Also all existing code is not annotated, leaving us in the same situation as with other missing attributes in Phobos and people start to complain "I'd like to use @throws, but everything is just @throws(Exception)" :p

-- 
Marco
August 14, 2012
Re: Exception programming difficult
On Monday, 13 August 2012 at 15:32:45 UTC, Dmitry Olshansky wrote:
> So (*yawn*) tell what kind of exception specification the 
> following function should have:
>
> auto joiner(RoR, Separator)(RoR r, Separator sep);



auto joiner(RoR, Separator)(RoR r, Separator sep)
	throws(?);
August 14, 2012
Re: Exception programming difficult
On Tuesday, 14 August 2012 at 23:13:07 UTC, Mehrdad wrote:
> On Monday, 13 August 2012 at 15:32:45 UTC, Dmitry Olshansky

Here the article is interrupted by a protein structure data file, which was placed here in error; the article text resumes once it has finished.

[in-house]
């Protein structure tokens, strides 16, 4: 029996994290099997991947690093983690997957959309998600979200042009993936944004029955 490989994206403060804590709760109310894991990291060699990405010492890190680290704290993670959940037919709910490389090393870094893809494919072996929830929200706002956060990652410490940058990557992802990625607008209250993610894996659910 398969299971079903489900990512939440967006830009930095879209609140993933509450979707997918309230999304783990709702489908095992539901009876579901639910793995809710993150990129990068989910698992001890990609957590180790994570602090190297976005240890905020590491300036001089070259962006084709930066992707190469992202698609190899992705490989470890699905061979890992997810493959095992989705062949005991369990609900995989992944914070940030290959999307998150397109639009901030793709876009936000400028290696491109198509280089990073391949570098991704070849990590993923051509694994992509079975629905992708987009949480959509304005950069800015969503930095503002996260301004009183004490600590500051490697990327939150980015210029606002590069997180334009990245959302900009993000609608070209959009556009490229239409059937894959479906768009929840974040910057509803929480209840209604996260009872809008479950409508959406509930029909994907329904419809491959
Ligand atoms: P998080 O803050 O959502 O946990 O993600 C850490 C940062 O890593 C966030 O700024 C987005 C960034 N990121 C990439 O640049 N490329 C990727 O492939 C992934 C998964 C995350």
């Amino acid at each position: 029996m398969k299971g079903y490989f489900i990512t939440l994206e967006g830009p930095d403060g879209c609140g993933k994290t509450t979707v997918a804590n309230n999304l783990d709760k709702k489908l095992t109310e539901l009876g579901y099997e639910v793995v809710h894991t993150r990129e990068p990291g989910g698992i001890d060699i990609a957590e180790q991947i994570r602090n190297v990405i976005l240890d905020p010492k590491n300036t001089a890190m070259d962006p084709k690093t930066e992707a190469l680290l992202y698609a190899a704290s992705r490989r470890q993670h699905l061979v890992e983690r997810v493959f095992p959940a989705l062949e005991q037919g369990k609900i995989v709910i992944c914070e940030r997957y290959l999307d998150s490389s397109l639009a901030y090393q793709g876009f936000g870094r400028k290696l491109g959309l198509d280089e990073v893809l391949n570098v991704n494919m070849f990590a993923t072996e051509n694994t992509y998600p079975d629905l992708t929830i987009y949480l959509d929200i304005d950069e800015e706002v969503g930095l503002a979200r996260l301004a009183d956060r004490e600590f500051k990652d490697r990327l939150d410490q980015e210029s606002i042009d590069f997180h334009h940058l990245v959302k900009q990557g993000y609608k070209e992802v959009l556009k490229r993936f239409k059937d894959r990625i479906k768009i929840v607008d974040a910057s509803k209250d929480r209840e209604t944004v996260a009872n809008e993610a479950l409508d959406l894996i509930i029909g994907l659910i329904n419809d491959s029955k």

> wrote:
>> So (*yawn*) tell what kind of exception specification the 
>> following function should have:
>>
>> auto joiner(RoR, Separator)(RoR r, Separator sep);
>
>
>
> auto joiner(RoR, Separator)(RoR r, Separator sep)
> 	throws(?);


Or even better:

auto joiner(RoR, Separator)(RoR r, Separator sep)
	throws(auto);


That way it's easy enough for the programmer to make the compiler 
shut up (it's certainly easier than swallowing the exception), 
while allowing him to write functions that are perfectly 
transparent toward exceptions, and which would be allowed to 
throw/catch as they would in any other exception-unchecked 
language.


IMO it would work well in practice.